env = gym.make(‘FrozenLake-v0’, is_slippery=False)
Ourstate spaceis discrete, which means that it’s just a number from zero to fifteen inclusive (our current position in the grid). Theaction spaceis also discrete, from zero to three.
Our neural network expects a vector of numbers. To get this, we can apply the traditional onehot encoding of discrete inputs (presented in this previous post), which means that the input to our network will have 16 numbers with zero everywhere except the index that we will encode. To ease the code, we can use the
ObservationWrapperclass from Gym and implement our
class OneHotWrapper(gym.ObservationWrapper):def __init__(self, env): super(OneHotWrapper, self).__init__(env) self.observation_space = gym.spaces.Box(0.0, 1.0, (env.observation_space.n, ), dtype=np.float32)def observation(self, observation): r = np.copy(self.observation_space.low) r[observation] = 1.0 return renv = OneHotWrapper(env)
As a summary, we have in
envan Environment (not slippery Frozen-Lake) that we will use for obtain data to train our Agent.
We have already advanced that our Agent is based on a neural network. Let’s see how to code this neural network and how it is used to perform the selection of actions that an Agent does.
Our model’s core is a one-hidden-layer neural network with 32 neurons using a Sigmoid activation function. There is nothing special about our neural network. We start with an arbitrary number of layers and number of neurons.
obs_size = env.observation_space.shapen_actions = env.action_space.nHIDDEN_SIZE = 32net= nn.Sequential( nn.Linear(obs_size, HIDDEN_SIZE), nn.Sigmoid(), nn.Linear(HIDDEN_SIZE, n_actions))
The neural network takes a single observation from the environment as an input vector and outputs a number for every action we can perform, a probability distribution over actions. A straightforward way to proceed would be to include softmax nonlinearity after the last layer. However, remember from aprevious post that we try to avoid apply softmax to increase the numerical stability of the training process. Rather than calculating softmax and then calculating Cross-Entropy loss, in this example we use the PyTorch class
nn.CrossEntropyLoss, which combines both softmax and Cross-Entropy in a single, more numerically stable expression. CrossEntropyLoss requires raw, unnormalized values from the neural network (also called logits).
Other “hyperparameters” as Loss function and the Optimizer are also set almost randomly for this example:
objective = nn.CrossEntropyLoss()optimizer = optim.SGD(params=net.parameters(), lr=0.001)
As we will see, the method is robust and converges very quickly, giving us plenty of room to choose the hyperparameters.
This abstraction makes our agent very simple: it needs to pass an observation (state) that receives from the Environment to the neural network model and perform random sampling using the probability distribution to get anactionto carry out:
sm = nn.Softmax(dim=1) def select_action(state):
1: state_t = torch.FloatTensor([state])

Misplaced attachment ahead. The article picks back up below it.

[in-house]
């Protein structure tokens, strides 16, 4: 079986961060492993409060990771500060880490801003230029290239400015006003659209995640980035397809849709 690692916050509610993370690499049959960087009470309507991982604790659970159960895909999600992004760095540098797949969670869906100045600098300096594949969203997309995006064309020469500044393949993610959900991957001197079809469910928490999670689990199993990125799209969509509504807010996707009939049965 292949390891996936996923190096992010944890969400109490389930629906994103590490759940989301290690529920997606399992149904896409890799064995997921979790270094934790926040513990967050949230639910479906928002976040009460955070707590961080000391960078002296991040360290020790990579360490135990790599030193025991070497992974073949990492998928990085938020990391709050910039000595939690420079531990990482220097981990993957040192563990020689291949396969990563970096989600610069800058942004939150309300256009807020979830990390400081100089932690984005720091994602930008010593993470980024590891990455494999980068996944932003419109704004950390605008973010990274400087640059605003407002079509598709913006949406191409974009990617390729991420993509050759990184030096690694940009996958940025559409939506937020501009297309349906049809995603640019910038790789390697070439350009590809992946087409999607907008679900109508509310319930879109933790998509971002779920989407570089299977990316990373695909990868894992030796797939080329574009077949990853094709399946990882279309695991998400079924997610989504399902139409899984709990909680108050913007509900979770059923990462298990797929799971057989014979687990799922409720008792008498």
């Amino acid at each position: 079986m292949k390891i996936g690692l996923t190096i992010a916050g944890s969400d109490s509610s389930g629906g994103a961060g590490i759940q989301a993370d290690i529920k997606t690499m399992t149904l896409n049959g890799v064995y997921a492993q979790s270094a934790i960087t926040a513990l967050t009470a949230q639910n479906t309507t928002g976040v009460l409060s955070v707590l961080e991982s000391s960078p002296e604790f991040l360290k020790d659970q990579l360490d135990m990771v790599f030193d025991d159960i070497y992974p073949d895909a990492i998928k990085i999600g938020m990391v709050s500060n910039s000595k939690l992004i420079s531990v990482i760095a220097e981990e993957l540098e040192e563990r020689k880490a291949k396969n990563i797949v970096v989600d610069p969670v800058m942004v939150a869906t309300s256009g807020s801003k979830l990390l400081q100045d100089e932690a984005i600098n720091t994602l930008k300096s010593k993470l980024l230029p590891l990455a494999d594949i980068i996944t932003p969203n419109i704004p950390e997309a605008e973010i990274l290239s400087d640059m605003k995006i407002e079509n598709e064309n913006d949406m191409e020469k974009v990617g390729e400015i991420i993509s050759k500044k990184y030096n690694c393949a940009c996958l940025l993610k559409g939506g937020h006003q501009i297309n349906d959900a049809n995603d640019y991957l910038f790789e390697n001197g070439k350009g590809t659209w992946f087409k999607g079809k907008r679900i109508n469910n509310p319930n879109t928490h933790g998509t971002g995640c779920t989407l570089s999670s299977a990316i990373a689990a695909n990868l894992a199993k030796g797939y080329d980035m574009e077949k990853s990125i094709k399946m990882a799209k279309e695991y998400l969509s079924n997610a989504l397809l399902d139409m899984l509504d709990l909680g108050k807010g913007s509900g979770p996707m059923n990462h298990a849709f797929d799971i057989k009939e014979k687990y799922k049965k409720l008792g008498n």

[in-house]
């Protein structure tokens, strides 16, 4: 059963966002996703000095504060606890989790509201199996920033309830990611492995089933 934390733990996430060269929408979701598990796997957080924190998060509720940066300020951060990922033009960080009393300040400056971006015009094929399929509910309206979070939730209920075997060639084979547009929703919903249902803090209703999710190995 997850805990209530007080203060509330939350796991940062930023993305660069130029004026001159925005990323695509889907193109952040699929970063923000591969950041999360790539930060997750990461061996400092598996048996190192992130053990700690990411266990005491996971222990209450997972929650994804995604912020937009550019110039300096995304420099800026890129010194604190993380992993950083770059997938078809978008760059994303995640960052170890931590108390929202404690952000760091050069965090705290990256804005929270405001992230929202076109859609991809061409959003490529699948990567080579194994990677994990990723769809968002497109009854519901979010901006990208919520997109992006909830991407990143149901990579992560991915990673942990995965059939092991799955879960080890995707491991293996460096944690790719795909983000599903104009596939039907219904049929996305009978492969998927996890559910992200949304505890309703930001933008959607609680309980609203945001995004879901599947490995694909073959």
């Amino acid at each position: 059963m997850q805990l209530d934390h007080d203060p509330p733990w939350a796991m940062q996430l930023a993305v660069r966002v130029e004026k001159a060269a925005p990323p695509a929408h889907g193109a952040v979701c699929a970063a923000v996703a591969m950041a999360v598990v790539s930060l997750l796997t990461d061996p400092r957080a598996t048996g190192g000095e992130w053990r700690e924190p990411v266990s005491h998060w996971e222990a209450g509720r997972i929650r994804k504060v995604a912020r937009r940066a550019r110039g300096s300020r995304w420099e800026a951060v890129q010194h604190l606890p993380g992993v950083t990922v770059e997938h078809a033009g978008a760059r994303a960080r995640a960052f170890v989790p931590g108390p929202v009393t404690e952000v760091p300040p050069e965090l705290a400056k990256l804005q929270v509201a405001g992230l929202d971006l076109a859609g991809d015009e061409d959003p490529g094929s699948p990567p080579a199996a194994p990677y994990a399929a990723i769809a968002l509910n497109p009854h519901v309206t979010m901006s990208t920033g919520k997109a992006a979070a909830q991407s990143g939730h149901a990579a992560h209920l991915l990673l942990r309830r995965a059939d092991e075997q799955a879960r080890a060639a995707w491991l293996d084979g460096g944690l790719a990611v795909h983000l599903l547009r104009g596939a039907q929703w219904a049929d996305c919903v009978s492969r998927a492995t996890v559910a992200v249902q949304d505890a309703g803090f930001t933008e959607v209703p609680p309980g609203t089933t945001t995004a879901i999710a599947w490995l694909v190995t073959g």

2: act_probs_t = sm(net(state_t))
3: act_probs = act_probs_t.data.numpy()
4: action = np.random.choice(len(act_probs), p=act_probs)
Line 1:This functions requires that a first step transform the state to a tensor to ingest it to our neural network. At every iteration, we convert our current observation (Numpy array of 16 positions) to a PyTorch tensor and pass it to the model to obtain action probabilities. Remember that our neural network model needs tensors as a input data.
Line 2:A consequence of using
nn.CrossEntropyLosswe need to remember to apply softmax every time we need to get probabilities from our neural network output.
Line 3:We need to convert the output tensor (remember that the model and softmax function return tensors) into a NumPy array. This array will have the same 2D structure as the input, with the batch dimension on axis 0, so we need to get the first batch element to obtain a 1D vector of action probabilities.
Line 4:With the probability distribution of actions, we can use it to obtain the actual action for the current step by sampling this distribution using NumPy’s function
In the next figure we show a screenshot of the training loop indicating the general steps of the Cross-Entropy algorithm :
In order not to make this post too long, we leave for the next post the detailed explanation of this algorithm. Remember thatentire code of this post can be found on GitHub.For now I simply propose to run the code of this loop and see the results. Just to mention that we considered a good result to have a Reward of 80%.
In any case, what remains now is to see if the Agent really makes good decisions. To check this, we can create a new Environment (
test_env), and check if our Agent is able to reach the Goal cell (we will use the
.render()method in the code to make it more visual):
test_env = OneHotWrapper(gym.make(‘FrozenLake-v0’, is_slippery=False))state= test_env.reset()test_env.render()is_done = Falsewhile not is_done: action = select_action(state) new_state, reward, is_done, _ = test_env.step(action) test_env.render() state = new_stateprint(“reward = “, reward)
If we try it several times we will see that it does it well enough:
In the next post we will describe in detail the training loop (which we have skipped in this post) as well as see how we can improve the learning of the Agent taking into account a better neural network (with more neurons or different activation functions). Also we will consider the variant of the method that keeps “elite” episodes for several iterations of the training process. See you in the following post.